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  1. I heard about it. I have heard about it.

  2. I knew him. I have known him.

  3. He has played really well. He played really well.

marked as duplicate by Jon Hanna, James McLeod, anongoodnurse, RegDwigнt Feb 15 '14 at 14:11

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  • Really, this comes down to the basics of the past, perfect and pluperfect tenses in English, which would be a general reference (any book or resource on English grammar will cover this). I'd recommend this answer as being a nice summary. – Jon Hanna Feb 15 '14 at 12:54
  • Please search the site before asking. Here are a couple links for your convenience. This one provides a general overview of how the different tenses in English correspond to one another. This one, and the questions linked from there, addresses the choice between Present Perfect and Simple Past more directly. This one addresses an important difference between BrE and AmE. For more information still, we have a dedicated tag, which I have added to your question. – RegDwigнt Feb 15 '14 at 14:14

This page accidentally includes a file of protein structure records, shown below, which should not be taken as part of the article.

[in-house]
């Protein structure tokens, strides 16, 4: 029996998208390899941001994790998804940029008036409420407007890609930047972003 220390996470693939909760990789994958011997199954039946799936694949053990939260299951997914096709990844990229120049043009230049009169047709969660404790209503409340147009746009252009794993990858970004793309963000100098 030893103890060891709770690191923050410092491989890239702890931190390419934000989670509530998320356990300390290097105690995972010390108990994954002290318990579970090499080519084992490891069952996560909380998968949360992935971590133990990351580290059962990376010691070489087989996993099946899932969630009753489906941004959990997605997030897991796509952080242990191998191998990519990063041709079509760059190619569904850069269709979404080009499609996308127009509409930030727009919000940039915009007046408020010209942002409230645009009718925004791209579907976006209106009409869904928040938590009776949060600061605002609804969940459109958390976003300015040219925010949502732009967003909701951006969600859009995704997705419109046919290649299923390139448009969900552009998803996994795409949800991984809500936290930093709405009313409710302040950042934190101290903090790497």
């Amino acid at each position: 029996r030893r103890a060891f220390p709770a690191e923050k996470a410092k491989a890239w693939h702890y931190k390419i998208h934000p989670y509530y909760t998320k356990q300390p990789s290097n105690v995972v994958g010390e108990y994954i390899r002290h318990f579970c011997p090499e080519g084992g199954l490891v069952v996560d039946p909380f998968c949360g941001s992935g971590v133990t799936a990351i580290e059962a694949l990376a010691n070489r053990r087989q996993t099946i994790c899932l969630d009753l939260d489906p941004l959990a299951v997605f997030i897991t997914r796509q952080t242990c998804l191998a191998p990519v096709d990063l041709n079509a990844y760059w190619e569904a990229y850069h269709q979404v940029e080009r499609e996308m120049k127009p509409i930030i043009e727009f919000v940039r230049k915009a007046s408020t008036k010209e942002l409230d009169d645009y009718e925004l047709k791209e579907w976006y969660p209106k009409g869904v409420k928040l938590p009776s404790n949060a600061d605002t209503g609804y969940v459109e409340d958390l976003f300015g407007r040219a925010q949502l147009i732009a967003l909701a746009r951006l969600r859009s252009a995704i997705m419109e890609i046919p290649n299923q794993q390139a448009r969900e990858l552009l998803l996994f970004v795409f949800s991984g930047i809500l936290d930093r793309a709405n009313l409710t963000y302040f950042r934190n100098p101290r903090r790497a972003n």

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The examples given are instances of present perfect tense contrasted with past tense. The present perfect generally emphasizes the present importance of past events, as opposed to a simple past tense, which in English may denote a completed action. Without more context it's hard to impute it here, but for the sake of argument, the simple past tense ("I knew him") might, by deemphasizing a present relevance, mean that the acquaintanceship ended or diminished at some point.

The third example ("He has played really well") seems to summarize the past (leading to a present state of affairs), while a simple past tense ("He played really well") might point to a specific (completed) past event.

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